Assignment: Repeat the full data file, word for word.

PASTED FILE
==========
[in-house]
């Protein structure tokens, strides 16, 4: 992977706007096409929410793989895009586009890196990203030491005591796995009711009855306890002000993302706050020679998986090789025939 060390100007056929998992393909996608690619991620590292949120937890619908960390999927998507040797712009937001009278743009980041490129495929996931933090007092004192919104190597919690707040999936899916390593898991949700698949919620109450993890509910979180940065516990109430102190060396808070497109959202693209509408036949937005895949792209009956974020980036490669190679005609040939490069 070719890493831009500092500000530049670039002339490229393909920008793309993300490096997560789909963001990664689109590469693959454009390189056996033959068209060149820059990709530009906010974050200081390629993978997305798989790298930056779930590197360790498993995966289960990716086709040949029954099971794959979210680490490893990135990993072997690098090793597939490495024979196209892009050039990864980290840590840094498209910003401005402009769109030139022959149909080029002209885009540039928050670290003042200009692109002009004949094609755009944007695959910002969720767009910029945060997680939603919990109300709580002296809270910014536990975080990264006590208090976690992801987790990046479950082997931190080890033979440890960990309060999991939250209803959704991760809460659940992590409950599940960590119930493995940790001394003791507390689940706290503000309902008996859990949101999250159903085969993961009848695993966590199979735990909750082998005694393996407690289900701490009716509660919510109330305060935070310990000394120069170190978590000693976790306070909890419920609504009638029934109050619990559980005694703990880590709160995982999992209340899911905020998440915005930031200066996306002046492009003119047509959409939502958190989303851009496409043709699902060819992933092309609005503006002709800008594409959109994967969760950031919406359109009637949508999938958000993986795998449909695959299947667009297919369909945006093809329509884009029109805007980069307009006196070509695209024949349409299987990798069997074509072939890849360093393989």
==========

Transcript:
[in-house]
């Protein structure tokens, strides 16, 4: 992977706007096409929410793989895009586009890196990203030491005591796995009711009855306890002000993302706050020679998986090789025939 060390100007056929998992393909996608690619991620590292949120937890619908960390999927998507040797712009937001009278743009980041490129495929996931933090007092004192919104190597919690707040999936899916390593898991949700698949919620109450993890509910979180940065516990109430102190060396808070497109959202693209509408036949937005895949792209009956974020980036490669190679005609040939490069 070719890493831009500092500000530049670039002339490229393909920008793309993300490096997560789909963001990664689109590469693959454009390189056996033959068209060149820059990709530009906010974050200081390629993978997305798989790298930056779930590197360790498993995966289960990716086709040949029954099971794959979210680490490893990135990993072997690098090793597939490495024979196209892009050039990864980290840590840094498209910003401005402009769109030139022959149909080029002209885009540039928050670290003042200009692109002009004949094609755009944007695959910002969720767009910029945060997680939603919990109300709580002296809270910014536990975080990264006590208090976690992801987790990046479950082997931190080890033979440890960990309060999991939250209803959704991760809460659940992590409950599940960590119930493995940790001394003791507390689940706290503000309902008996859990949101999250159903085969993961009848695993966590199979735990909750082998005694393996407690289900701490009716509660919510109330305060935070310990000394120069170190978590000693976790306070909890419920609504009638029934109050619990559980005694703990880590709160995982999992209340899911905020998440915005930031200066996306002046492009003119047509959409939502958190989303851009496409043709699902060819992933092309609005503006002709800008594409959109994967969760950031919406359109009637949508999938958000993986795998449909695959299947667009297919369909945006093809329509884009029109805007980069307009006196070509695209024949349409299987990798069997074509072939890849360093393989």